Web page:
This thesis focused on two studies designed to investigate the influence of communicative context on parent-child interactions. Study 1 looked at the effects of different communication intervention systems (Baby Sign (BS), Enhanced Verbal (EV), and Enhanced Nonverbal (ENV) techniques) on language acquisition, nonverbal behaviours, and socio-emotional development. Study 2 measured the effects of chronic otitis media with effusion (OME) on interactions between parent and child. The investigative platform for both studies was to ascertain how the environment in which parent-infant interactions occur may be affected positively by the enhancement of communication and/or negatively by constitutional conditions (such as OME). Study 1 compared BS to other types of intervention. Typically-developing infants were recruited between the ages of 9-11 months and followed longitudinally for 20 months. BS was chosen due to its claims of advancement in IQ rates, symbolic development, complex language acquisition and development, as well as self-esteem (for example, www.babysigns.com). Using the MacArthur Bates Communicative Development Inventories (MCDIs) results showed that infants in all the intervention groups (at around 14 months of age) evidenced early language comprehension benefits (for phrases). BS also appeared to have an effect on single word comprehension. This may be a temporary advancement. No single group showed specifically enhanced benefits for language production over the others. Equally, there were no significant differences between the groups for the type of emerging lexicon. By 24 months the BS group evidenced a significant improvement in socioemotional development not evident in other groups, although the mechanism behind this was unclear. It was concluded that effects of BS on language development were restricted to early improvements in comprehension; and that these benefits may impact on subsequent socioemotional development especially around the 24 month age. This impact was not evident in the other intervention groups or in the non intervention control. This study has added to previous literature on BS by embedding the technique in context (taking into consideration the full communicative environment, verbal and nonverbal behaviours of parent and infant; and related areas of development, such as attachment and socioemotional changes). This is important as there are many pressures on parents to optimise their infant’s development and specific methods may be marketed as better than others. Findings here suggest that the quality of the interaction rather than the mode may be the key ingredient, although there are still questions regarding the effects of BS on socioemotional development. Study 2 measured the effects of chronic otitis media with effusion (OME) on interactions between parent and child and how OME impacted on the parent’s quality of life. OME is often asymptomatic; therefore parents can be unaware of the condition’s effects. Previous studies have tended to focus on the full OM spectrum and its effects on language development. Some, however, have shown that behavioural problems can result from persistent episodes of chronic OME (Maw et al., 1999) although many of these studies investigated older children, targeted attention as a behavioural measure, or included aspects such as reading ability as a behavioural outcome. This thesis explored the impact of OME on communicative style through the comparison of three groups: Group 1 - children with chronic OME; Group 2 - children with chronic throat and nose conditions; and Group 3 a non-medical control. Data for Groups 1 and 2 were collected during single appointments and involved dyads sourced from two ENT outpatient departments. Children were between the ages of 17-47 months. Results showed significant differences between the OME group and the other two for nonverbal and socioemotional behaviours. During parent-child play interactions, OME children glanced (with rapid, short glances) towards the parent more often than children in the other groups. One interpretation of this is that children with chronic OME persist in active triadic attention strategies whilst other children locate the topic of reference from the speech signal alone. Secondly, parents of children with OME raised significantly more concerns regarding their child’s socio-emotional development – especially in interacting with others - than parents in the other 2 groups. They also reported more family tension and arguments than in the non-OME ENT group. This suggests that experiencing chronic OME and its associated periods of hearing loss has either a direct or indirect detrimental impact on a child’s socioemotional wellbeing. This may relate to similar socioemotional difficulties reported in children with different types of communication problems e.g. late talkers (van Balkom et al, 2010). These concerns however were not reflected in the Parental QoL Questionnaire - used with the two medical groups. Findings imply the Ages and Stages Questionnaire: Socioemotional (AQS: SE) may be a more accurate measure for assessing parental concerns regarding socioemotional behaviour. Study 2 adds to previous research into the socioemotional development of children with OME by showing that nonverbal and pragmatic skills can be altered by the condition and thereby can affect the communicative context of parent-infant interaction. More research in this area is implicated.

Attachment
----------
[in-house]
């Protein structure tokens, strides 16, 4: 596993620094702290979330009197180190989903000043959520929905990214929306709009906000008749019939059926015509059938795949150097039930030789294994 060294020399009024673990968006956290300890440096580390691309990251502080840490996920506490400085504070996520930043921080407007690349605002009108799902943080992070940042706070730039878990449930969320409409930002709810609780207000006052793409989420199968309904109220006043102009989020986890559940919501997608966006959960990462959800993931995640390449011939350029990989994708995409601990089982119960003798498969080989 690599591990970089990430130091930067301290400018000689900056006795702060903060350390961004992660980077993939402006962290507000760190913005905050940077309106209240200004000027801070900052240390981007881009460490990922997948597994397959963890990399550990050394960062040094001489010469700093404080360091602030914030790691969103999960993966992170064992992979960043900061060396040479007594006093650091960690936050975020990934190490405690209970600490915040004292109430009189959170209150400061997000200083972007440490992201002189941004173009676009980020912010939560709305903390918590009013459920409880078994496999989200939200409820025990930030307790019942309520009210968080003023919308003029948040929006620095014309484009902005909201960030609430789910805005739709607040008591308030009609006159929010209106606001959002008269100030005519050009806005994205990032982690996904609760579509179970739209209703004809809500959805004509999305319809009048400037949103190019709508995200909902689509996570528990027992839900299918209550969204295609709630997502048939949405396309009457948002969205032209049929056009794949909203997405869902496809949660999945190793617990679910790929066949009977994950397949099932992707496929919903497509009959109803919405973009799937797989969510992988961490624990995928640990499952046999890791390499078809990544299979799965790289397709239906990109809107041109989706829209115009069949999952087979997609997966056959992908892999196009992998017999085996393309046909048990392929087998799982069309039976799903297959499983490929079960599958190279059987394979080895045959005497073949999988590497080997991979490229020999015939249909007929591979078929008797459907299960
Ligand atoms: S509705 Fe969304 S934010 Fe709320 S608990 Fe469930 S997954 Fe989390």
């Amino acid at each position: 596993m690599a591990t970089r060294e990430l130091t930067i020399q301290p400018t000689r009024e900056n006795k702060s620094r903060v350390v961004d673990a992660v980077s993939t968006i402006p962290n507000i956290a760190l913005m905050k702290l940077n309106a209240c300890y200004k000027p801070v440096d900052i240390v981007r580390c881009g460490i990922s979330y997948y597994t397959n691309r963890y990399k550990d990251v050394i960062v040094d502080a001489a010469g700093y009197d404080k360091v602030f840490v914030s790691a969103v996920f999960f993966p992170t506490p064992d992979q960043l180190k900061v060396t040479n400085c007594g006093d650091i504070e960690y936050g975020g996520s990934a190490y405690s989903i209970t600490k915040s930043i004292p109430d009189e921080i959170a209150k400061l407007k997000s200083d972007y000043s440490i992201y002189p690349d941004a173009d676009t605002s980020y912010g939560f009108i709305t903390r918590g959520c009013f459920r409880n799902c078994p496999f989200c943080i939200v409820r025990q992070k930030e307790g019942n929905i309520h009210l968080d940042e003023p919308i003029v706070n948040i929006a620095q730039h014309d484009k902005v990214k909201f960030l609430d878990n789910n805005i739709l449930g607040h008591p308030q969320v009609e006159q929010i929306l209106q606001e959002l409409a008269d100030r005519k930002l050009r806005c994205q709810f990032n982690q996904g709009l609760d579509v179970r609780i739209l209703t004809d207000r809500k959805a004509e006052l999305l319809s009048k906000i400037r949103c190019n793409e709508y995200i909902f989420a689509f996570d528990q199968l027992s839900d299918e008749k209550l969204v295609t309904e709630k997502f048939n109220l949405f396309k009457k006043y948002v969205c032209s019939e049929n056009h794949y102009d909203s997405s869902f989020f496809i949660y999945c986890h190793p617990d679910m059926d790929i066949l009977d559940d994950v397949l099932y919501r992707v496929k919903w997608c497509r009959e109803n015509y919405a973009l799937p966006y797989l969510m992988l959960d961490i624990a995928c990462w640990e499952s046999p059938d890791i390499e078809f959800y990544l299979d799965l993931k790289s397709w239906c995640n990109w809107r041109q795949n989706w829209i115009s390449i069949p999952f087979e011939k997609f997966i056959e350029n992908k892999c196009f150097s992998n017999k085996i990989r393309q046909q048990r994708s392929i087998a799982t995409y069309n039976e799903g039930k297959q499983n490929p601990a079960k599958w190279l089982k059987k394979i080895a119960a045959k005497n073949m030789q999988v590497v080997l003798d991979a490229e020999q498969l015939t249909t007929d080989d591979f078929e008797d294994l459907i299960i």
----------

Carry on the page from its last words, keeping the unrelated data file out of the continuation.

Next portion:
|Publication status||Accepted/In press - 2012|